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The act of July 27. 1861, 12 Stat., 276, and joint resolution of March S 1862, authorizing reimbursement to the States for war expenditures, provides as follows:

" That the Secretary of the Treasury be, and he is hereby, directed, out of any money in the Treasury not otherwise appropriated, to pay to the governor of any State, or his duly authorized agent, the costs charges, and expenses properly incurred by such State in enrolling subsisting, clothing, supplying. arming, equipping, paying, and transporting its troops employed in aiding to suppress the present insurrection against the United States, to be settled upon proper vouchers to be filed and passed upon by the proper accounting officers of the Treasury."

The joint resolution approved March 8, 1862, 12 Stat., 615, provides that the foregoing act shall be construed to apply to expenses incurred as well after as before the date of the approval.

The act of Congress approved February 14, 1902, directing the accounting officers of the Treasury to pay expenses for military purposes, provides as follows:

“And claims of like character (referring to the claims of States therein appropriated for) arising under the act of Congress July twenty-seven, eighteen hundred and sixty-one (Twelfth Statutes, page two hundred and seventy-sis), and the joint resolution of March eighth, eighteen hundred and sixty-two (12 Statutes, page six hundred and fifteen), as interpreted and applied by the Supreme Court of the United States in the case of the State of New York against the United States, decided January sixth, eighteen hundred and ninety-six (One Hundred and Sixty Cnited States Reports, page five hundred and ninety. eight), not heretofore allowed or heretofore disallowed by the accounting officers of the Treasury shall be reopened, examined, and allowed, and, if deemed necessary, shall be transmitted to the Court of Claims for findings of fact or determination of disputed questions of law to aid in the settlement of the claims by the accounting officers." 32 Stat., 30.

The act of the Legislature of the State of Massachusetts approved March 7). 1862, providing for the payment of the principal and interest of its bonds in coin, provides as follows:

CHAPTER 82. * SECTION 1. The interest and principal of all scríp or bonds of the Commonwealth of Massachusetts which have been or may hereafter be issued shall when due be paid in gold or silver coin.

“ SECTION 2. Whenever the interest or principal of any scrip or bonds of the Commonwealth shall become due the treasurer and receiver general shall pre('ure coin for the payment of the same, and the governor shall draw his warrant for such sum as may be found necessary to procure such coin, to be paid out of any moneys then in the treasury of the Commonwealth.

SECTION 3. This act shall take effect upon its passage."

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II.

The State of Massachusetts at the request of the United States armed and equipped its quota of Volunteers for the service of the Federal Government during the Civil War. In order to raise the money required for that purpose it was necessary for the State to borrow it. It, therefore, in pursuance of the act of its legislature approved May 21, 1861, borrowed three millions of dollars on its bonds, which bore interest at the rate of six per centum per annum from July 1, 1861. They were payable beginning July 1, 1871, and ending July 1, 1876. Under the provisions of the act of its legislature approved April 25, 1862, the State borrowed $600,000 more on its bonds for said purpose. They bore interest at the rate of five per centum per annum and were payable July 1, 1877. These bonds were all denominated “Union loan bonds."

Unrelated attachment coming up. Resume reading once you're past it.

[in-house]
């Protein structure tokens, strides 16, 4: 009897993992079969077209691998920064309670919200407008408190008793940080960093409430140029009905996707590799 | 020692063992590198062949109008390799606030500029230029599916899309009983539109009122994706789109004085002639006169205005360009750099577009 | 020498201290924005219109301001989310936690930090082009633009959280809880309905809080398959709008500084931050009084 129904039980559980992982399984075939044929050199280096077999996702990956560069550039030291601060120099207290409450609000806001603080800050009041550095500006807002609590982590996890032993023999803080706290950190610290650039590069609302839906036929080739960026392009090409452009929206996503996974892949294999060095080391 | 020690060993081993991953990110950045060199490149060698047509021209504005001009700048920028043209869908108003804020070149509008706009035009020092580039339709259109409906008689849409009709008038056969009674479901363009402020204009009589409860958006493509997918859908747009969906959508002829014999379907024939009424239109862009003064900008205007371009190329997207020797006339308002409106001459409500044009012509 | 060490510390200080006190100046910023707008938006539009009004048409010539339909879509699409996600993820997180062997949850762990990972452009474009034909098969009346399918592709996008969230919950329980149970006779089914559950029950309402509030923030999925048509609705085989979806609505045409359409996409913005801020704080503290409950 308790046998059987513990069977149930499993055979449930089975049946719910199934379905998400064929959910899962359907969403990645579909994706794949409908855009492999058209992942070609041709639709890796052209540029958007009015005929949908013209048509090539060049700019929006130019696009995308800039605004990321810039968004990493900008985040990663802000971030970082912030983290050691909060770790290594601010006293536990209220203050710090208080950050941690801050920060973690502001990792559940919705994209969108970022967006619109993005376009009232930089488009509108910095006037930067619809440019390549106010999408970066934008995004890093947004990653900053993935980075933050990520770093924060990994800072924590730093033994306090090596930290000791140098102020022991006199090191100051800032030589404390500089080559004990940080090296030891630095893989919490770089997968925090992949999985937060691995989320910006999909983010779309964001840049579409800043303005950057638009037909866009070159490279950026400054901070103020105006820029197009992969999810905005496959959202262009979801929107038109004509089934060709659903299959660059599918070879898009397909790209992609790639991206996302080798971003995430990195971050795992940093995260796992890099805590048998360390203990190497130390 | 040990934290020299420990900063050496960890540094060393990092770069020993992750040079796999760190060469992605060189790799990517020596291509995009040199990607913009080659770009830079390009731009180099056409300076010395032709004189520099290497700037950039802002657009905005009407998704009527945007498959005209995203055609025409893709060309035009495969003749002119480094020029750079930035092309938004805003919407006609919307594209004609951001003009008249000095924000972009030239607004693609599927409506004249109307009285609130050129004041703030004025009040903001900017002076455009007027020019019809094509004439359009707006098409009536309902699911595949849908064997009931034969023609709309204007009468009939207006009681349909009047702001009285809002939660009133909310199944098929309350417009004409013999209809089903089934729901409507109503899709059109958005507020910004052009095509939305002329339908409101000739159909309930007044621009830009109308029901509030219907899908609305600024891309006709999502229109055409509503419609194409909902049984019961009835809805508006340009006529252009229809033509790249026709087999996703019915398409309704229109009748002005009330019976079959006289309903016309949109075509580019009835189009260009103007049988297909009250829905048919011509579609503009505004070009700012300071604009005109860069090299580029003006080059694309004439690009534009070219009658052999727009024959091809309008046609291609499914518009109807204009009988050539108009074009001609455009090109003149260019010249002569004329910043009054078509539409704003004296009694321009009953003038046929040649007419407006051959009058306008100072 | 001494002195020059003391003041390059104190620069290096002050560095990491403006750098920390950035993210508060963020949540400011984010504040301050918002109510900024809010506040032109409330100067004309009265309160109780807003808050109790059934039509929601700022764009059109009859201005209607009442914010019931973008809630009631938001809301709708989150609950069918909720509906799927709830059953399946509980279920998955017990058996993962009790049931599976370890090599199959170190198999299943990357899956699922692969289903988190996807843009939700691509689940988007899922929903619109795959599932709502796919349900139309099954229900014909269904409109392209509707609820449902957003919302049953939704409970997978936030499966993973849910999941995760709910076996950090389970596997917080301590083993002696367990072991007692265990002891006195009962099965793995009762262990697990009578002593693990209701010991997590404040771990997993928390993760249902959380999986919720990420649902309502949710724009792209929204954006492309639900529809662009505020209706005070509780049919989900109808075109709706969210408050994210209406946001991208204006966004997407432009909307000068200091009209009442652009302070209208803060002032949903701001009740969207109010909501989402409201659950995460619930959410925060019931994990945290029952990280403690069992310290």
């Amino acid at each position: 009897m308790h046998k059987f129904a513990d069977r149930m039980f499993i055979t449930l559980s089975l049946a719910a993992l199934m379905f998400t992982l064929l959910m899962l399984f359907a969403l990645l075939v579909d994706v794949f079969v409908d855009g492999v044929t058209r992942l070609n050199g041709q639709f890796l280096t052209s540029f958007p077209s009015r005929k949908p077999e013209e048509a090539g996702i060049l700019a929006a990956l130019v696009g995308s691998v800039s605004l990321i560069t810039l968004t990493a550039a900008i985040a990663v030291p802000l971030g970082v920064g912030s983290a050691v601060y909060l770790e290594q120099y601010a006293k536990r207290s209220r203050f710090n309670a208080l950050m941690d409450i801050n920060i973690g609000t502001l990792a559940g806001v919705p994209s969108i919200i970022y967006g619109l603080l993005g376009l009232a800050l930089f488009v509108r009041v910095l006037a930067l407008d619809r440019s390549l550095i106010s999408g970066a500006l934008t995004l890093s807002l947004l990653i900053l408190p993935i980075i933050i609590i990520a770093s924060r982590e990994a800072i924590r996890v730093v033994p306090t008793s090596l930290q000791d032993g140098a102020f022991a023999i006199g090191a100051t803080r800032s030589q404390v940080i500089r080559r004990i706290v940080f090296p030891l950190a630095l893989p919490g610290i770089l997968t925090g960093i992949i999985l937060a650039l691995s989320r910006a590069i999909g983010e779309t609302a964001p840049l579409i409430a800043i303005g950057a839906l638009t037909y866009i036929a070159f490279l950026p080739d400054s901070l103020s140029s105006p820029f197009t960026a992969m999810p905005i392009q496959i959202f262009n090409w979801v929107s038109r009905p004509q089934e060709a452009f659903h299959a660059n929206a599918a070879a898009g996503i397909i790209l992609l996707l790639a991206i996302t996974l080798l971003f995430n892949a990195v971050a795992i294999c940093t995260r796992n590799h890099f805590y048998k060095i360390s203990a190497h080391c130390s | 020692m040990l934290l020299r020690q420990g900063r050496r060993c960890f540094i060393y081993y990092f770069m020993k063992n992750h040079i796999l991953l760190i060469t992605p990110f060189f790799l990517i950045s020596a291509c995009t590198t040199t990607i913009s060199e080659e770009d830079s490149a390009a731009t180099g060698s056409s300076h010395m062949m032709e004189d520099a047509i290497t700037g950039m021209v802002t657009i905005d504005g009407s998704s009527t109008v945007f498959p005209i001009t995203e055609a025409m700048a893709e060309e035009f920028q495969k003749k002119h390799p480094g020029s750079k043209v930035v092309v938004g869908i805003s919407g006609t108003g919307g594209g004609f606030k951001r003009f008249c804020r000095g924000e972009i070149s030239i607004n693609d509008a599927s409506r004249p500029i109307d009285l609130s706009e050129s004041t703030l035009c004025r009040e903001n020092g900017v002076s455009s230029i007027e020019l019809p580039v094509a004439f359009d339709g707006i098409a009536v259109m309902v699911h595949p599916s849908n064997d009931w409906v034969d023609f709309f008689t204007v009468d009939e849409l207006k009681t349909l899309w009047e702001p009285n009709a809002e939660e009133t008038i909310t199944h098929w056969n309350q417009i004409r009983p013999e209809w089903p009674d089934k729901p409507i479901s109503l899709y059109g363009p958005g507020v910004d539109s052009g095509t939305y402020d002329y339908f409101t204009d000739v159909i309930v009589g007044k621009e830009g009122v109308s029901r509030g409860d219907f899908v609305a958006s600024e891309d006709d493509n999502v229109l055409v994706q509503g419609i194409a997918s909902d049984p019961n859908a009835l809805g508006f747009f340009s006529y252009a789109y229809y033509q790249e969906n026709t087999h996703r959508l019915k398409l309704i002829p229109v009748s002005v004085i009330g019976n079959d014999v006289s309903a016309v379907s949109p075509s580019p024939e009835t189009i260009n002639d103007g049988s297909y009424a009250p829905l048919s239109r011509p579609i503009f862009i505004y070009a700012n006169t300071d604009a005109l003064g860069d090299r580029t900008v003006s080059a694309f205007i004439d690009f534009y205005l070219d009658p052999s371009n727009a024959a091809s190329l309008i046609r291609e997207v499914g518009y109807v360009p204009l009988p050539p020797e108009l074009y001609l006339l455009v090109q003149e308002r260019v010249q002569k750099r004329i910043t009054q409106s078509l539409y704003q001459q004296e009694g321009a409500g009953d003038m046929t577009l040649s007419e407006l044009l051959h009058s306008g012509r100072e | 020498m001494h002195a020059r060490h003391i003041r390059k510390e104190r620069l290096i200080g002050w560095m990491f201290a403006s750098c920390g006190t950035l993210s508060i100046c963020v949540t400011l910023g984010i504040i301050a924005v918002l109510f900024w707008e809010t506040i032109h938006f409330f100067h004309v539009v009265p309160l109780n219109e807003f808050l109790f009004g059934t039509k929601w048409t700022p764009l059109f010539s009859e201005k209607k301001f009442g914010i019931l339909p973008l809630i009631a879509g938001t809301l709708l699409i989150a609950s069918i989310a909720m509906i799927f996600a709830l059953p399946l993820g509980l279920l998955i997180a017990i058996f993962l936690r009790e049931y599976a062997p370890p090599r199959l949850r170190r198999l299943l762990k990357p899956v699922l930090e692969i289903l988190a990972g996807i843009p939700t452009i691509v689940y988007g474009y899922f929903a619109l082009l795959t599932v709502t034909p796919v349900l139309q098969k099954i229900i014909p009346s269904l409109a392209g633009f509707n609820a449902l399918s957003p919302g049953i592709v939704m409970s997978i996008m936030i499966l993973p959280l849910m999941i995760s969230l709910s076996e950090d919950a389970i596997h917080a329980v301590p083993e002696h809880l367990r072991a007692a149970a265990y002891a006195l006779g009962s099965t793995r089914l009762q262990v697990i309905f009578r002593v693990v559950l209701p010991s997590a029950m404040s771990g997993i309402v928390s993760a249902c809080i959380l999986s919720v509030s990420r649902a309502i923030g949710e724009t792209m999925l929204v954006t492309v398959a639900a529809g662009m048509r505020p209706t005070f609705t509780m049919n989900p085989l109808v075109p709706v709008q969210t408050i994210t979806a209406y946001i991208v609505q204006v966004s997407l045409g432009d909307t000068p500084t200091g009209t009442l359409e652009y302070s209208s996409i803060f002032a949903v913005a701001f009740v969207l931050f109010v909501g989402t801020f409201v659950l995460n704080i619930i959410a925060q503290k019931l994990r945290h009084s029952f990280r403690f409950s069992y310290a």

The three million dollars of bonds issued under said act of the legislature of May 21, 1861, were sold prior to March 22, 1862. The said act of May 21, 1861, under which the bonds were issued, did not state that the bonds were payable principal or interest in coin. No part of the principal or interest of these bonds was paid prior to the legal-tender act.

III.

On the tenth day of October, 1902, the State filed an amended claim in the Treasury Department for interest and premium paid for coin with which such interest and a part of the principal of said Union loan bonds had been paid. It

also included a claim for interest, and premium paid for coin with which said interest was paid, on money borrowed by the States on its five per cent twentyvear bonds, issued under the act of its legislature of March 30, 1863, for the purpose of protecting the harbors and strengthening the fortifications on the coast. Other items of expense were also included in said claim.

The auditor for the War Department computed and allowed such interest and premium paid on $2,567,500 of the total issue of said Union loan bonds. He disallowed the interest and premium claimed on said coast defense improvement bonds.

IV.

The comptroller overruled the allowance of the auditor of premium paid on the Union loan bonds issued in 1861 and disallowed the same. He affirmed the auditor's allowance of interest claimed thereon and also on the Union loan bonds issued under the act of the legislature approved April 25, 1862, and the premium which the State had paid on said bonds of 1862 and other expense. He affirmed the auditor's disallowance of the coast-defense claim. These allowances were paid by appropriation April 27, 1904. 33 Stat., 424.

V.

An act of Congress was approved July 7, 1884, as follows: